When you have many small tidbits of information to memorize, like a list of words and their meanings or a list of dates and events, there are some simple tricks you can use that make remembering easier. We’ve put together some good ideas that can give you an edge when it’s time to study.
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A Little Understanding; a Big Difference
When it’s time to memorize, knowing a little bit about how our brains work can really help. Our memories are not all stored in the same place. Different kinds of actions are remembered in different parts of the brain. There’s short-term memory, long-term memory, muscle memory and more. Some people remember what they see more easily, while others remember what they’ve heard or what they’ve done.
A good trick to increase your odds of remembering is to use a study method that puts the information in more than one part of your brain. That might sound difficult, but it really isn’t. Here’s the key: don’t just read information and expect to remember; write it down and say it out loud. This simple process ensures that the information is going to several different areas of your brain, making it easier to find later.
Do It Again...and Again...and Again
The next thing to know is that repetition is essential. Repetition is really important. Repetition builds success. To remember ideas or concepts, try rewording them a few different ways to ensure you fully understand them. For simple facts such as names and dates, information that shouldn’t be changed, repetition is the glue that will help them stick in your brain.
You might be lucky and have a super brain that catches everything the first time. But even then, you encounter a ton of information every day, and there are ways to make it easier for you to remember later.
A Simple Method
Here’s one way to get more from your study time. Take a blank sheet of paper. Make a column down the left side of the paper. Now, inside that column, copy down all of the facts you need to remember. The smaller you write, the more information you can fit on a page, BUT the harder it is to read and check later. Write your information down in a size that is efficient but also comfortable to read. As you write the information down, be sure to say it out loud (NOT in the library).
Now, turn the paper over. Make a column down the left side of the paper. Try to write down as much information as you can from memory. Don’t worry if you can only remember a couple of things. Once you’ve written down everything you can remember, fold the paper over so the completed column on the back is next to the incomplete column on the left. Copy down everything that you couldn’t remember.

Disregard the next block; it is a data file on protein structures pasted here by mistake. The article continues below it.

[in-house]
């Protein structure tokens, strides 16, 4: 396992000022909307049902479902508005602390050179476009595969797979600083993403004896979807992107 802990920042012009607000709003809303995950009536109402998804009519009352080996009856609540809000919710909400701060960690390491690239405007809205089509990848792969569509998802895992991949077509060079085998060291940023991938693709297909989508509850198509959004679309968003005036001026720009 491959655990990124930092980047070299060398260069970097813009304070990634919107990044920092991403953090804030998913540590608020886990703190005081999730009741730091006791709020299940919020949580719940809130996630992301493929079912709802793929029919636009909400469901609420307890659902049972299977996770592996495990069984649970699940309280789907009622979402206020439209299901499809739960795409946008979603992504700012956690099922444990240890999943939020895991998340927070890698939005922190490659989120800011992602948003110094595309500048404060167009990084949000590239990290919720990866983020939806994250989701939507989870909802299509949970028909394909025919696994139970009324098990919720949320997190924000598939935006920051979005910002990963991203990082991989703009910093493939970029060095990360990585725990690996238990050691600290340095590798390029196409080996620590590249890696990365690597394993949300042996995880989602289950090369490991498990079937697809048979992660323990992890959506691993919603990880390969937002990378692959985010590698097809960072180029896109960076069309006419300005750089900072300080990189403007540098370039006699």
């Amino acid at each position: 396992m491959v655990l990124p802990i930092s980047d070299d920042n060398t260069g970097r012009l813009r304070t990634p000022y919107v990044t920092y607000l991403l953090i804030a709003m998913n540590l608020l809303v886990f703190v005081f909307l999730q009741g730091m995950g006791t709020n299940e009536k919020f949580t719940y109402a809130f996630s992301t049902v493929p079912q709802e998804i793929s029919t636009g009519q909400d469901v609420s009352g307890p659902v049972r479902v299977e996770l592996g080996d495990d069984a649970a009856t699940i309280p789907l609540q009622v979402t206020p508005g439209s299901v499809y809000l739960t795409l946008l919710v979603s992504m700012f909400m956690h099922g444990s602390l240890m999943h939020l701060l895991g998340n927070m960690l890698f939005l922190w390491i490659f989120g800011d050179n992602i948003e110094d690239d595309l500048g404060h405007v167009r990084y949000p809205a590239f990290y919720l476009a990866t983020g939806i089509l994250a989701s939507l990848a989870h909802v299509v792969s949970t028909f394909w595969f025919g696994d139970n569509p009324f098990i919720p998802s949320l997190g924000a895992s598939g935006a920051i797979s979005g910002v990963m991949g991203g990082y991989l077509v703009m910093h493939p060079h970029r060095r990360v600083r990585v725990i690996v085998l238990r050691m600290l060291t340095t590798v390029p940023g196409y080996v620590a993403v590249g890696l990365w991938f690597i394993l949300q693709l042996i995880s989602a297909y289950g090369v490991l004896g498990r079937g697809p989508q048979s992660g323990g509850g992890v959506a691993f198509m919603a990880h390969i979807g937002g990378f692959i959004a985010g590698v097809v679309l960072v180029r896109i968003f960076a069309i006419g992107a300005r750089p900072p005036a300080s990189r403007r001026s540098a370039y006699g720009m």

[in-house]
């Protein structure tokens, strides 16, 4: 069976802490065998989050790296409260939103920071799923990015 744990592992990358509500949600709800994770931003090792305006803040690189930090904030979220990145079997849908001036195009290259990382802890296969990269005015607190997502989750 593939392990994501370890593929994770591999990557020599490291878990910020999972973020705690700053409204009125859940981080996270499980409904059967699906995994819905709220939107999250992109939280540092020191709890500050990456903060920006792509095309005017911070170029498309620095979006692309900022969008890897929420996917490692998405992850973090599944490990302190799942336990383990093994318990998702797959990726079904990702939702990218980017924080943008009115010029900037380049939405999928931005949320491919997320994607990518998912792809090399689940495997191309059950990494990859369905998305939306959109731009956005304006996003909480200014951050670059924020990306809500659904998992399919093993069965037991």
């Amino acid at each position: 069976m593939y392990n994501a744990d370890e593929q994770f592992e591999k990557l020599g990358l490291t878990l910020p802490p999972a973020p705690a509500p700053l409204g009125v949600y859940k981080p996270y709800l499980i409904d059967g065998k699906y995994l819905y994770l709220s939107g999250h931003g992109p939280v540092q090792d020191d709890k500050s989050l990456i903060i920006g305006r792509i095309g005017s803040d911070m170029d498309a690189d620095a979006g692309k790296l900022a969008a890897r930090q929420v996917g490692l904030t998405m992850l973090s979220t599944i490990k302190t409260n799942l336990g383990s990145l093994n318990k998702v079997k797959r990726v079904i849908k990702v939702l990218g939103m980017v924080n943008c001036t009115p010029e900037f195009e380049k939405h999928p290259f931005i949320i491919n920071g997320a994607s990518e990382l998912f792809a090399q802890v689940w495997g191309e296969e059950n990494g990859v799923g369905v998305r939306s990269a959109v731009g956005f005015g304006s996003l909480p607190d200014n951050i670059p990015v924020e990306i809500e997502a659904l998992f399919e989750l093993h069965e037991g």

When you are done, fold that left-hand column back so that you can’t see it anymore. Make another column and try again. You’ll probably remember a little more this time. When you’ve finished writing down everything you can remember, unfold the paper and check the corrected list on the left against the list you just made in the next column over.
Once again, copy down everything you couldn’t remember, saying the information out loud as you write. Now, fold the two columns back so you can’t see them anymore and try again. Keep doing this until you can write the entire column without missing any information. If you really want to be sure you’ve got it, keep going until you can write down all the information without any mistakes three times in a row. It may take a few sheets of paper until you can successfully write everything down from memory. Got it? Cool!
Take a fresh sheet of paper, make a column down the left and write all the information down from memory. Okay. Time for a break.
At the start of your next study session, start with the information you’ve “already memorized”. Take the piece of paper you used at the very end of your last study session, flip it over to its blank side, make a column down the left and try to write down everything from memory. Don’t be surprised if a few facts don’t come to you quickly. Try hard to remember as much as you can, but when you get stuck and can’t remember any more, fold the paper over and check your results, copying down all the missing information. Keep repeating the process until you can do it all correctly three times in a row.
Be sure to use a sturdy paper that is thick enough to hide the answers on the back, something like Hammermill Fore® Multi-Purpose. You can also print out our helpful Study Guide Templates to save you some time!
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